Climate Science is a fascinating study that is grabbing more interest. The number of professional science master’s degree programs has dramatically increased over the past 15 years. Since 1997 more than 300 Professional Science masters programs have been created with climate change at the forefront of environmental and political discussions. Some universities now acknowledge the value of nurturing leaders who not only understand climate science, but can also engage in informative dialogue on the topic.
Northern Arizona University (NAU) is one of the few higher education institutions with a Professional Science Masters program focused on climate science and the environment. Through the NAU Climate Science and Solutions master’s program, the university trains students for careers in sustainability in the growing climate industry. The NAU program is distinctive and comprehensive, in that it focuses on developing students’ communication and public discourse skills that relate to a broad spectrum of climate science issues. According to Debbie Huntzinger, graduate coordinator of the CSS program, “the goal is to train students to talk with policymakers, corporation heads and stakeholders in an educated way around issues that might be controversial or complex.”
The following is an interview I conducted with Debbie Huntzinger on how NAU and other universities are tackling the need for more science leaders in the U.S. This is a captivating science as the nature of global climate affects everyone, everywhere.
MG: Please talk a bit on NAU’s decision to implement the Climate Science and Solutions master’s program. Was there a noticeable demand for such a program – a find a void and fill it realization — or was the course on the agenda for a while?
DH: The Climate Sciences and Solutions (CSS) master’s program at NAU was designed to allow students to pursue advanced scientific training related to the emerging climate related job sector, while also developing workplace skills highly valued by employers through internships and hands-on career development workshops. Because of the professional component of this degree, it differs from thesis-based master’s degrees by helping broaden career opportunities for graduates. Professional Science Master’s (PSM) programs such as CSS have been on the rise, and the one at NAU directly serves a need by offering students the skills for obtaining a job in sustainability and successfully leading discussions about climate change.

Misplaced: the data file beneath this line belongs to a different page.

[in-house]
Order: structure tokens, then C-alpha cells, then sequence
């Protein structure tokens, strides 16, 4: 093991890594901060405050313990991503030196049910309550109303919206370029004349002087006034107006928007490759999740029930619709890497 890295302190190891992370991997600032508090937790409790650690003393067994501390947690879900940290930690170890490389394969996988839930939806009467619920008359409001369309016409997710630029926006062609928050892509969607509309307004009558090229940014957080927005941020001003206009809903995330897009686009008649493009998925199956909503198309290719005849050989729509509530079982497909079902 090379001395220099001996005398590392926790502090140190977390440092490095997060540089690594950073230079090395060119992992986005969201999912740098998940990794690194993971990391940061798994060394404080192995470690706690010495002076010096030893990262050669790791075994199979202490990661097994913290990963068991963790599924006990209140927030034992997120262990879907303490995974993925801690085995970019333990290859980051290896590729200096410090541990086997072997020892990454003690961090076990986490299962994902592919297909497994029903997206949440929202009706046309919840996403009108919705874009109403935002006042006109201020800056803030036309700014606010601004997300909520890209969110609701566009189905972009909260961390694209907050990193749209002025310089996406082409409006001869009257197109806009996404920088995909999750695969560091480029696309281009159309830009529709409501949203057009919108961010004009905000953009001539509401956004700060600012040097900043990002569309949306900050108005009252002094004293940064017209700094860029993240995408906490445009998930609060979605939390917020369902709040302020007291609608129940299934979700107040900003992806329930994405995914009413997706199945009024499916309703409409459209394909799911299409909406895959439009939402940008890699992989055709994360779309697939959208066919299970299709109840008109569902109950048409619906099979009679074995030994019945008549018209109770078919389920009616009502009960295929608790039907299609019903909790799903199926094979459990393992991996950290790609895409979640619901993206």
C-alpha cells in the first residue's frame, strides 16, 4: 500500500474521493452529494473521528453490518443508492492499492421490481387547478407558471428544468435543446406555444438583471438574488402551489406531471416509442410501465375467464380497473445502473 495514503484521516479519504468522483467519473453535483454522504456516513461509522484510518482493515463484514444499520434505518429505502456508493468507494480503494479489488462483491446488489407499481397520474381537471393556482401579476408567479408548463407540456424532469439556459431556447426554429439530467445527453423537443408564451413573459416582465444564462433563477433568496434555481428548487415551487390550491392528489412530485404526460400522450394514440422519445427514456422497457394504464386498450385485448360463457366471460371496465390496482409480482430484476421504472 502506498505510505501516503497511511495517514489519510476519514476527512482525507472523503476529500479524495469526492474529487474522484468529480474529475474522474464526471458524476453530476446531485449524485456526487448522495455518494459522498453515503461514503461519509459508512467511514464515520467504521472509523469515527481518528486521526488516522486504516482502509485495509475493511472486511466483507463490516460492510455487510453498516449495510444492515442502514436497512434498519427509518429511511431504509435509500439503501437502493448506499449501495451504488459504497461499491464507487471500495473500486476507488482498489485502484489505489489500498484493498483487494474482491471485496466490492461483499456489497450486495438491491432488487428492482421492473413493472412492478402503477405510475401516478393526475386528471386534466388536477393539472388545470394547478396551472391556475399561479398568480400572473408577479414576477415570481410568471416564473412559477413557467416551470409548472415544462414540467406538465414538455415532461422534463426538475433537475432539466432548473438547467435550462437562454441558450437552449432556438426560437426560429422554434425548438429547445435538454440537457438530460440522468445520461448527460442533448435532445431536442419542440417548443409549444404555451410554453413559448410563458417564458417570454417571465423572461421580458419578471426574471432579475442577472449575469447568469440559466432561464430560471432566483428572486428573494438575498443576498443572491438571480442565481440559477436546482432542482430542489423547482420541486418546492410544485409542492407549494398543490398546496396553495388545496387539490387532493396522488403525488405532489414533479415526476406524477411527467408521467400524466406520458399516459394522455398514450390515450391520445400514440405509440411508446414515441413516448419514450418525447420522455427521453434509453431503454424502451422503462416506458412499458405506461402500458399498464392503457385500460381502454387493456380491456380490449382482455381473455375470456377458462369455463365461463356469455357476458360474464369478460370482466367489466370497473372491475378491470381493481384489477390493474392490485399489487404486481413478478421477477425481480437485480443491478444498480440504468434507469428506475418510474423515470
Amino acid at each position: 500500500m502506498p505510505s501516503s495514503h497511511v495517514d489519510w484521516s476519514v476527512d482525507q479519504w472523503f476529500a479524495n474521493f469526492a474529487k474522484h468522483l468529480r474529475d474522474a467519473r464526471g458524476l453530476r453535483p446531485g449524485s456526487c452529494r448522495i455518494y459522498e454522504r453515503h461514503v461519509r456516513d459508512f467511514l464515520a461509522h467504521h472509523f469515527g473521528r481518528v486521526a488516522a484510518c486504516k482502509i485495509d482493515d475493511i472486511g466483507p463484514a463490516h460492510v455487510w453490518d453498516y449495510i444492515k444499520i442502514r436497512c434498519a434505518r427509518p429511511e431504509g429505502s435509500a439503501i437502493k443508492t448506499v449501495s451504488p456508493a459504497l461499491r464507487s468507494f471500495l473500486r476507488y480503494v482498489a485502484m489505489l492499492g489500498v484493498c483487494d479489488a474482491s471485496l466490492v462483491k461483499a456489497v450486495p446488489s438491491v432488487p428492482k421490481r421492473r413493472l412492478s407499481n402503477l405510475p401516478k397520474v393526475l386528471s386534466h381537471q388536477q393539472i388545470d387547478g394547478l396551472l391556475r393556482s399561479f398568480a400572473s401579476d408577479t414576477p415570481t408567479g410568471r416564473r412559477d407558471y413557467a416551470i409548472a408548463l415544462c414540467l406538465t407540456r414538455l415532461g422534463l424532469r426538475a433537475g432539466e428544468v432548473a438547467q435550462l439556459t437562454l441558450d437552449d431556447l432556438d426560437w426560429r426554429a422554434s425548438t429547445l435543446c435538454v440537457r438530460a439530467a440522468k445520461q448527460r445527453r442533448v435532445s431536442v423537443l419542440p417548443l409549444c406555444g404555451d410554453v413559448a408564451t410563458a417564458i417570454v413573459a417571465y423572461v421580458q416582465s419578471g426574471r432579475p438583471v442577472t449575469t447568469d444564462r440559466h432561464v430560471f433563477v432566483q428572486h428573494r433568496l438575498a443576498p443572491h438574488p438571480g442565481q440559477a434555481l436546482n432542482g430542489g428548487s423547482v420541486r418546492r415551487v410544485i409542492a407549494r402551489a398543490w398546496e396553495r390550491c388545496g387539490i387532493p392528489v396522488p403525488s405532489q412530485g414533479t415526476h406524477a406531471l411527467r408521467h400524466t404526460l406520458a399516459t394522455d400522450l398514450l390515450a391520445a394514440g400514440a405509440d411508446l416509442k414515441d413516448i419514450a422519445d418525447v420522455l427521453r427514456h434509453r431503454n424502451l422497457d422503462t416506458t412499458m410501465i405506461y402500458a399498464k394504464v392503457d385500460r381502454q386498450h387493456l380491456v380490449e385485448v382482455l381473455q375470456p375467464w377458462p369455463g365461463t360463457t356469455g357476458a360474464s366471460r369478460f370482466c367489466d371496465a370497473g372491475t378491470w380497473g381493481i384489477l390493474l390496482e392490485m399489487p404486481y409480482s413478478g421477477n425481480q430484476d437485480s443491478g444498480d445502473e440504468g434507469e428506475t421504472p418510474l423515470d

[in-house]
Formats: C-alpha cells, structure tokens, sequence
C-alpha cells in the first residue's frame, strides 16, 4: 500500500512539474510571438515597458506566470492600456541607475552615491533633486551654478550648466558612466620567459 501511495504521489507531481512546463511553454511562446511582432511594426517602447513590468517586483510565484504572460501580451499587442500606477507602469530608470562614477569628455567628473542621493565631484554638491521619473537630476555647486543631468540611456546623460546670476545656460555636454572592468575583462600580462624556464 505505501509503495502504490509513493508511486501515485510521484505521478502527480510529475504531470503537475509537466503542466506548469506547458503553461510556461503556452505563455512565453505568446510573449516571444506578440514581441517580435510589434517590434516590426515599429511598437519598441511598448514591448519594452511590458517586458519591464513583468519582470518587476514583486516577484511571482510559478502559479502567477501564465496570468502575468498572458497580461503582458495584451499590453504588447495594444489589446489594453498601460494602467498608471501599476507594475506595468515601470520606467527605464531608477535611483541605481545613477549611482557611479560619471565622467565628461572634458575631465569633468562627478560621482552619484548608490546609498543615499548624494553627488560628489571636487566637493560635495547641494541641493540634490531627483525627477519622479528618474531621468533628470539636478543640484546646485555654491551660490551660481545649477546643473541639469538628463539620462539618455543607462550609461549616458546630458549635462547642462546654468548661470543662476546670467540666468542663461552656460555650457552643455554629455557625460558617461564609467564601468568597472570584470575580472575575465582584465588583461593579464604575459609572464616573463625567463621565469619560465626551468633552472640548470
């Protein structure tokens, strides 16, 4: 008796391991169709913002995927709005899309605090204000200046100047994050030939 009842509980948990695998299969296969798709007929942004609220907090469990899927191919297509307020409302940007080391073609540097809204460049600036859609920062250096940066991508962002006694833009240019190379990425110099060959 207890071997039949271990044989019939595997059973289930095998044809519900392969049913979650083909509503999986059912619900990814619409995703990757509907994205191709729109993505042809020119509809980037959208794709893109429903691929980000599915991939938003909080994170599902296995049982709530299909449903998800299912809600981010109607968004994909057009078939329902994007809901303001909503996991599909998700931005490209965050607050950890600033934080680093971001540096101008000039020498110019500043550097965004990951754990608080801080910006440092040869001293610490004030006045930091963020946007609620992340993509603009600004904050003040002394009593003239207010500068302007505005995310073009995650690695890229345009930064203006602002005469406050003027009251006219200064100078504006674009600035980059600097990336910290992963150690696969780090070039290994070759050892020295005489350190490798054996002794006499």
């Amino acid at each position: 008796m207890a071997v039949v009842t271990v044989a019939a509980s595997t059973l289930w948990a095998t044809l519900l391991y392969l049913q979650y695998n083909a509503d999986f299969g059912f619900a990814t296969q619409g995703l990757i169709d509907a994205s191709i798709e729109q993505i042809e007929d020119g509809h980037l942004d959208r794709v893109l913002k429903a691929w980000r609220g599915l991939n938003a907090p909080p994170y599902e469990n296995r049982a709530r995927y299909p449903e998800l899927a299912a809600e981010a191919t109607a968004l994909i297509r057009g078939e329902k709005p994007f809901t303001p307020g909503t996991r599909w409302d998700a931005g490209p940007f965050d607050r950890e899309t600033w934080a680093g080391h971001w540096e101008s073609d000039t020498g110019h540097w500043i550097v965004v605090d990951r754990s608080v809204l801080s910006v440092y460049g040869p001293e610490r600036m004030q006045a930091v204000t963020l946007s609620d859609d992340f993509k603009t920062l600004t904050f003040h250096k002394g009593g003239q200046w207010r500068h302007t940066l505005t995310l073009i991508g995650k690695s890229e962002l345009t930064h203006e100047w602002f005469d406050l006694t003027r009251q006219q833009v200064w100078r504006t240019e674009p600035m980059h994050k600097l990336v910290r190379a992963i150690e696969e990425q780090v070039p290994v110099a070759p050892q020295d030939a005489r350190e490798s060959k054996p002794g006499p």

MG: Although Arizona’s climate varies throughout the state, its lack of rainfall is pretty consistent. Is the state’s climate profile one reason a university climate science program is a good fit?
DH: In short, yes. This area is known for its extreme dry climate, and we’re expected to see even warmer temperatures and more prolonged periods of drought due to climate change. We’re seeing a concentrated effort by communities and businesses in the southwest and elsewhere to reduce their vulnerability to the changing conditions. Our program trains students to meet these industry needs by drawing from the expertise of NAU’s faculty in forest carbon management, basic climate science and climate change mitigation policy and technology.
MG: Which undergraduate majors are recommended for students who ultimately want to enter the climate science graduate program?
DH: Our program is very interdisciplinary in nature. As a result, we attract students from a number of undergraduate majors spanning from the environmental sciences to business to political science. This program is really open to anyone who wants to enter the climate related job sector, no matter what your background.
MG: As graduate coordinator of the CSS program speaking directly to potential students is there any comment, recommendation or insider note you would like to add?
DH: Students in our program build a unique combination of science and professional skills. Many of our courses are built around hands-on projects that engage students with industry and the general public. These activities help students gain the technical, communication, and project management skills desired by employers.
I will quote one of our industry advisor board members Dan Kalafatas, CEO of 3 Degrees Group Inc: “The master’s in Climate Science and Solutions provides a rare, integrated combination of academic climate science and professional management training for leaders in tomorrow’s low-carbon economy.”
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